A project manager has been appointed to help create a masterplan for the regeneration of the Derbyshire Dales' biggest housing estate.
It was announced in May that the 600-home Hurst Farm Estate in Matlock had been chosen as one of only three council areas in the whole of the East Midlands to win £100,000 Government cash to support a two year detailed feasibility study.
Now Marie Schmidt, pictured above, a chartered landscape architect with experience in community regeneration, has been appointed as Estate Regeneration Manager, reporting to a project steering group.
Based here at the District Council, which, along with Derbyshire Council for Voluntary Services (CVS), Waterloo Housing Group and the Friends of Hurst Farm, successfully won the £100,000 from the Government's Estate Regeneration Fund, Marie is looking to kick start the estate's regeneration.
"I will be working with the Friends of Hurst Farm, all the residents and stakeholders to survey the estate, gather the required data and undertake consultation within the community to develop a new vision for the estate. The resulting strategic plan and data will allow for future development to be more co-ordinated and will provide the evidence needed to apply for further funding.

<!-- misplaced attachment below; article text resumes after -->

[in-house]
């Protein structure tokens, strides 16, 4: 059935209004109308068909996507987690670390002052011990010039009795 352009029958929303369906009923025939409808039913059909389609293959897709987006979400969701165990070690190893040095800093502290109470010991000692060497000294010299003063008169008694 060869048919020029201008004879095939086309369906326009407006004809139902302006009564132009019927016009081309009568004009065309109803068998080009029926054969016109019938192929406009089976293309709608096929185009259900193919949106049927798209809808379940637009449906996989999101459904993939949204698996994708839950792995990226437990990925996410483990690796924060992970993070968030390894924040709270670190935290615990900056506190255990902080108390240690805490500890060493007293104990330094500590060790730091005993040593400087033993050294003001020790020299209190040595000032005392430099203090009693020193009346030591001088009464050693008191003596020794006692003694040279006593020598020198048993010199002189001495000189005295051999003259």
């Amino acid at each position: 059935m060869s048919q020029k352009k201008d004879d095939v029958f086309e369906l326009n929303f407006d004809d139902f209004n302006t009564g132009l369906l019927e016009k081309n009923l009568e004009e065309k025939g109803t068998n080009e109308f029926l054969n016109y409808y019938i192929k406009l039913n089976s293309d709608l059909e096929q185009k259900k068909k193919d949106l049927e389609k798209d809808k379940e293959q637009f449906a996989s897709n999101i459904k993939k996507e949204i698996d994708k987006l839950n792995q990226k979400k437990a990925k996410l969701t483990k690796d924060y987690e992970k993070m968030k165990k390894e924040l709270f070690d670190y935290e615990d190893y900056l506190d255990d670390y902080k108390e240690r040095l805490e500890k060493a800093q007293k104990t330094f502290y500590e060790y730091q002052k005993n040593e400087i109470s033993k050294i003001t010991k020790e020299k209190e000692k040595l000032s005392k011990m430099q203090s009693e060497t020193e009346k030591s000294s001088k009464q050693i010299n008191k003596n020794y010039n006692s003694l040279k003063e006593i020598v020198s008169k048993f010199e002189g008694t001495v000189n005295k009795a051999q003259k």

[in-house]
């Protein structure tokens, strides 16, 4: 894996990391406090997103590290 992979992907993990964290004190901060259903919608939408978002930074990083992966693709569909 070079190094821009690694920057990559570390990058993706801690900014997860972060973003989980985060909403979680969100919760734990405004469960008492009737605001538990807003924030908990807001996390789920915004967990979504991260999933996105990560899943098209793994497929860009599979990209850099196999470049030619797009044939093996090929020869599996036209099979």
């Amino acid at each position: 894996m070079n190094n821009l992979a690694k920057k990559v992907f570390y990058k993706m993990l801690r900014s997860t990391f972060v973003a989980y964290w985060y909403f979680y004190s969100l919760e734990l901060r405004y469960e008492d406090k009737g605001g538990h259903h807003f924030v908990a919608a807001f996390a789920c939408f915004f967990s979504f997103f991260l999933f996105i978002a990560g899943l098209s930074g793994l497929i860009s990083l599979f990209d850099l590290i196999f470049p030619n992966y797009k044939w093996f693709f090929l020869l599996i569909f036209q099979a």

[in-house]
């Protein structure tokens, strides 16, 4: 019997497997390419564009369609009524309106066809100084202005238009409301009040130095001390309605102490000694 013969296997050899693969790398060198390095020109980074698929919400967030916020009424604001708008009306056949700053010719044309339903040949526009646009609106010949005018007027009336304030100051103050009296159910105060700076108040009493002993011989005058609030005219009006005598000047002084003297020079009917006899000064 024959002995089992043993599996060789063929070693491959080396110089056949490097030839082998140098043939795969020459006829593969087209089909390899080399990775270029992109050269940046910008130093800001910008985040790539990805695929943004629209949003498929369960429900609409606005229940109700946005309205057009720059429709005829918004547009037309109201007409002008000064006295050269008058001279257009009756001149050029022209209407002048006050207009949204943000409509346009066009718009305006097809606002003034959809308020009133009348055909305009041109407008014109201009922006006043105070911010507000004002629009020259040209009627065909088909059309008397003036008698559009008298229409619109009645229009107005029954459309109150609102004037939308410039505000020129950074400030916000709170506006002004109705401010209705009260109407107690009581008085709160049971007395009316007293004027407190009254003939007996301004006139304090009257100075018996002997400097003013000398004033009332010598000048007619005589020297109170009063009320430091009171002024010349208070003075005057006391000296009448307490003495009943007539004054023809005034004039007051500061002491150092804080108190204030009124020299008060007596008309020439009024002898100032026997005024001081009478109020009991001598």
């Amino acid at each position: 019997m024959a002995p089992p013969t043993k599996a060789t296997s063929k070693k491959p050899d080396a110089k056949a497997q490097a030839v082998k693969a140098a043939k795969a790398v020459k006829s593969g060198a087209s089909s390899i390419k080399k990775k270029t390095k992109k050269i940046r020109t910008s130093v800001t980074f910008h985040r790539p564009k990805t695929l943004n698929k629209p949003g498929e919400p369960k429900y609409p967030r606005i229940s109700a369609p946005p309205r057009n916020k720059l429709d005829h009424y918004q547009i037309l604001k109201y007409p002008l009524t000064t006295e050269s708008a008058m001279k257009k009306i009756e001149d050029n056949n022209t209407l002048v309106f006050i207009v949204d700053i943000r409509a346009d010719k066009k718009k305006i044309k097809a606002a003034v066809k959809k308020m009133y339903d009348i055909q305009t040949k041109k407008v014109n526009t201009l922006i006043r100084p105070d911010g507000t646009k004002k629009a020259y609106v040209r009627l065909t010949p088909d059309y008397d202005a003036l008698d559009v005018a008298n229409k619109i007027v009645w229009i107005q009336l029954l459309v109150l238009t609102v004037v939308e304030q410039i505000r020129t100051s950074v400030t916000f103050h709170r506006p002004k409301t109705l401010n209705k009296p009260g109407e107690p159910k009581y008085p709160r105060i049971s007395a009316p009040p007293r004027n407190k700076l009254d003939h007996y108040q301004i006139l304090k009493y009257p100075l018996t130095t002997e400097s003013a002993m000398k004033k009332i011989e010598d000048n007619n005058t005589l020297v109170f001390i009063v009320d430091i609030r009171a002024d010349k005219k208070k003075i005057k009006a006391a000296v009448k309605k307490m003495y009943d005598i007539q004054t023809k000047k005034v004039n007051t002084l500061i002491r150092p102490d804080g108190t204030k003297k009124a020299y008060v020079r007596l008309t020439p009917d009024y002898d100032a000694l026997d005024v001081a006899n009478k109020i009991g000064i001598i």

"Poor housing and neighbourhood design can significantly impact on life chances and the estate regeneration process proposed and supported by the funding can offer a real opportunity to transform the way people live on Hurst Farm long term."
In addition to the Government funding, the masterplan project is to receive £21,525 from the District Council’s Revenue Grants Unapplied Reserve.
"The study will look at the many complex underlying issues such as the physical infrastructure of the estate including parking, road surfacing, green spaces and maintenance, supporting the development of community assets like the community centre, the school and social club and the creation of more local employment and training opportunities."
- Marie will shortly be announcing new communications channels for the Hurst Farm Project in addition to this webpage.